Slightly contrary to the previous answers, the resolution for large dimension file output (for instance billboards), CAN often be LOWER than the 300 ppi resolution required for general offset printing. It depends on the final intended usage. BTW, there is a big difference between PPI (pixels-per-inch) and DPI (dots-per-inch). Most folks have commonly come to use DPI when they actually mean PPI, it's kind of like how we all call facial tissues "Kleenex", it is a commonly accepted part of our dialect, but basically it is misleading. (I kind of cringe internally whenever I hear someone say DPI when I know that they mean PPI, but alas, that is something I have no power to change, except by "one student at a time"!)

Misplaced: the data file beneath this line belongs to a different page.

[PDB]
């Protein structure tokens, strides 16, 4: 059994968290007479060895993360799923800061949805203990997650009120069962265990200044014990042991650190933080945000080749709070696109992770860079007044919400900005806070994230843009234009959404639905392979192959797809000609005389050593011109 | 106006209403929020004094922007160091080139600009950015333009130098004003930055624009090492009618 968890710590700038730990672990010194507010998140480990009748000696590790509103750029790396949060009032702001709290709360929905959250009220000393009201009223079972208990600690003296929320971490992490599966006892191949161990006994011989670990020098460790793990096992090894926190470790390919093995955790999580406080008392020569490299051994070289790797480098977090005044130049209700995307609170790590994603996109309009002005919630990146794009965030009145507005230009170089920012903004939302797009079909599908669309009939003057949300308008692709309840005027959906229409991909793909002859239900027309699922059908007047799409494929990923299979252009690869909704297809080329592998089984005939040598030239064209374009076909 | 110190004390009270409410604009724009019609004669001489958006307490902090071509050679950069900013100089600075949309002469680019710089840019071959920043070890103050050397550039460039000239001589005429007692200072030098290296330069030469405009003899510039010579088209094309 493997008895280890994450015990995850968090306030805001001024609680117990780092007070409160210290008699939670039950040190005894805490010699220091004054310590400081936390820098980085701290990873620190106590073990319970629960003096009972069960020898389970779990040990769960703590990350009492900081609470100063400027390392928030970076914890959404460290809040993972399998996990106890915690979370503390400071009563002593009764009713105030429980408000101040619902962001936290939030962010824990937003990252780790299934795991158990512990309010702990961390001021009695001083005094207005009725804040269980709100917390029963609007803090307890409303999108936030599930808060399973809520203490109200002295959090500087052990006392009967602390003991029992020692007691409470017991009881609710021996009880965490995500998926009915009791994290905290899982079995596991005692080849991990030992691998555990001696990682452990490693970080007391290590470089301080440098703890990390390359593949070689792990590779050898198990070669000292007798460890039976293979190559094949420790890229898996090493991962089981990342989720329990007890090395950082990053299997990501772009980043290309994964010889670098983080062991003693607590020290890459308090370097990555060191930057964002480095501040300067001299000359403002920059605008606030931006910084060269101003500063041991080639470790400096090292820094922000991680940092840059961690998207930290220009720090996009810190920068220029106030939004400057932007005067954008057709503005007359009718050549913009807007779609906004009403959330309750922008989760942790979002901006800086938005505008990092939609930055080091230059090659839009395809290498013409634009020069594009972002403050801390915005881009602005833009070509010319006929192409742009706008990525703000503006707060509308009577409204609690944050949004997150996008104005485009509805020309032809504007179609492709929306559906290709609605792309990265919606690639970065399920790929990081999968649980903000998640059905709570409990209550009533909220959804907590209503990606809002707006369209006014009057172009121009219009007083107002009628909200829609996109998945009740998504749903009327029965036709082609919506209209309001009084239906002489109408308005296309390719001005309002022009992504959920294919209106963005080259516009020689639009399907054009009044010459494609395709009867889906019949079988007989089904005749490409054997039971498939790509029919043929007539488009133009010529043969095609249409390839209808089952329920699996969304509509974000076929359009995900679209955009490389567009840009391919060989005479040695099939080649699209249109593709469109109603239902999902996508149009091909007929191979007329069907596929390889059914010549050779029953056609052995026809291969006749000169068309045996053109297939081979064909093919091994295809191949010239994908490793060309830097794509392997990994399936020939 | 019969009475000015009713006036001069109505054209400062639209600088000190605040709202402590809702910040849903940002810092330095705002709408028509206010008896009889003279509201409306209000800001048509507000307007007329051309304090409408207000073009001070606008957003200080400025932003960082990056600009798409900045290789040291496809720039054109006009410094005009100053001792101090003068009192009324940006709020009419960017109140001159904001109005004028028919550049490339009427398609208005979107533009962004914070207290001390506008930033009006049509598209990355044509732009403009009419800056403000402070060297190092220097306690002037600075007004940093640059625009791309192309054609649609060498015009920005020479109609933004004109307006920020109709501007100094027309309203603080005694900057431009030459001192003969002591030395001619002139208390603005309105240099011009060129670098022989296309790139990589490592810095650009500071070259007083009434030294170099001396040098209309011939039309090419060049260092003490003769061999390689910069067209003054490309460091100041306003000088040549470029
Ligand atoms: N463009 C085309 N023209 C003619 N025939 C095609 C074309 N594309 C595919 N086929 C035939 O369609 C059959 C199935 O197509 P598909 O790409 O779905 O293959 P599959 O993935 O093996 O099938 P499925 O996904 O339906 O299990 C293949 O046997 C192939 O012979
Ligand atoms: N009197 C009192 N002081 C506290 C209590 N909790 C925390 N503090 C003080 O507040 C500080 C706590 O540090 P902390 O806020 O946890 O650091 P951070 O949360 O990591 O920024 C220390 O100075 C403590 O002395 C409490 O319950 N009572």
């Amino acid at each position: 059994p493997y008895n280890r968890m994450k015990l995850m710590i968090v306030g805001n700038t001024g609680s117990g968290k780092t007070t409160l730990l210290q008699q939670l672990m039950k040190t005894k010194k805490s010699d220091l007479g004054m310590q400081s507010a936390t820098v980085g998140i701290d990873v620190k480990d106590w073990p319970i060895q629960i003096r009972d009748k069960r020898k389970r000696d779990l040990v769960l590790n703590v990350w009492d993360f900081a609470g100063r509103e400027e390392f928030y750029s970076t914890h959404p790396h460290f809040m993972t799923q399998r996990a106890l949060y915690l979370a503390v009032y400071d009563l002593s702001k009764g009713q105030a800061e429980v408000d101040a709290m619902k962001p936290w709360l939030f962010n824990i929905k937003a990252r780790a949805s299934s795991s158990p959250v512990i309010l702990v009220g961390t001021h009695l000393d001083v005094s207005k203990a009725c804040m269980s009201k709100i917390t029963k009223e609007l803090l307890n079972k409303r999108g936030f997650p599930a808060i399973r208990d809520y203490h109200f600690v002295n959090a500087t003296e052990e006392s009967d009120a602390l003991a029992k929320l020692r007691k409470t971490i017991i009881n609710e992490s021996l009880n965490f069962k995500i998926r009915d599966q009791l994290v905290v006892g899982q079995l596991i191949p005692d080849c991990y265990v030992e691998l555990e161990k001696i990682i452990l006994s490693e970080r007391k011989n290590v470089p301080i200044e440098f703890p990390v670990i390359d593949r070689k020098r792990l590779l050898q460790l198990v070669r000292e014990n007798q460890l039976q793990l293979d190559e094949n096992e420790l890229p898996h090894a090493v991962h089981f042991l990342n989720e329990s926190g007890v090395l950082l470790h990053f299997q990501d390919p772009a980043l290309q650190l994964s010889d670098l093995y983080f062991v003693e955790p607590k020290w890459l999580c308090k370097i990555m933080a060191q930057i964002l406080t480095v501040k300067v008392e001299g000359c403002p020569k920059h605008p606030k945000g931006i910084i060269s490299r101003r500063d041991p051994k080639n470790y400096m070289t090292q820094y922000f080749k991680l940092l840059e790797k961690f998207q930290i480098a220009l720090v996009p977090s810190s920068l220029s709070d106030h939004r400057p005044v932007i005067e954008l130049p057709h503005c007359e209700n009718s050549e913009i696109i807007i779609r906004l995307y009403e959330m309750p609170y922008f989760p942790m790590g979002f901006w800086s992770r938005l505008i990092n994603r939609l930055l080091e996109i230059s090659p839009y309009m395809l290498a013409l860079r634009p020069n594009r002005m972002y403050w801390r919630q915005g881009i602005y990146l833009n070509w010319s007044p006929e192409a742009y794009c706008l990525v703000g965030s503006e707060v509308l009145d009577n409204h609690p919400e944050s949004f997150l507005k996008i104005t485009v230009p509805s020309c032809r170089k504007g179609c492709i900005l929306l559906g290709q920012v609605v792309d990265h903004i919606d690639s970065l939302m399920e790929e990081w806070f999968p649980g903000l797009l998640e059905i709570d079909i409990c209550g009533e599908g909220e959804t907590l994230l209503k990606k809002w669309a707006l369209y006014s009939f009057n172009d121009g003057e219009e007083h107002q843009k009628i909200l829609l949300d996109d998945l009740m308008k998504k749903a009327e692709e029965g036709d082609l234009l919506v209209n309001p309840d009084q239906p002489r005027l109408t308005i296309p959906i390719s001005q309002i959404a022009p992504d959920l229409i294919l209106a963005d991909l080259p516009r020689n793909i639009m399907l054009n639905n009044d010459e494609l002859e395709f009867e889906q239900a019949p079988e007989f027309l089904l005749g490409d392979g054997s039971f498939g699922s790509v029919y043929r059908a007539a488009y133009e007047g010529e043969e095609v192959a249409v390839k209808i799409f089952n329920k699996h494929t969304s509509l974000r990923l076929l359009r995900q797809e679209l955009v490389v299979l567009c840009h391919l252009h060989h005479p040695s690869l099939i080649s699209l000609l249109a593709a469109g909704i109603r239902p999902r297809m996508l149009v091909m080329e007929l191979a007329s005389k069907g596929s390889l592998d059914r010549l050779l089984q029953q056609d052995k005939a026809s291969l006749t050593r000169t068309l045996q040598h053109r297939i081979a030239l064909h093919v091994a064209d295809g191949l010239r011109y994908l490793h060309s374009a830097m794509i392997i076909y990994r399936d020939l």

PPI actually means "how many pixels will fit in a linear inch inside your digital file". DPI means "how many dots of ink a printing device can lay down within a linear inch on the printed paper". There is an intimate relationship between the two for sure, but they are definitely NOT the same thing. As Stacy and Joyce suggested, it is important to ask the print vendor what PPI they need for the file you plan to submit, taking into consideration your intended final output size, their printing device's DPI resolution, and the intended viewing distance. Additionally, your file dimensions are a critical aspect too. If you are designing with a 3 feet high by 5 feet wide FILE size, but you want the final PRINTED OUTPUT to be double that size at 6 feet high by 10 feet wide, you need to DOUBLE the resolution that they tell you, because when they enlarge your 3x5 to 6x10, the number of pixels remains the same, they just spread out over a greater distance, and your 100 PPI file will have become a 50 PPI file (in this example), which has now become half of their minimum requirement. In this enlargement scenario, if they asked for 100 PPI, you will need to make it 200 PPI. When they double the output size of your 3x5 at 200 PPI file, it will become 6x10 at 100 PPI, right on their target resolution.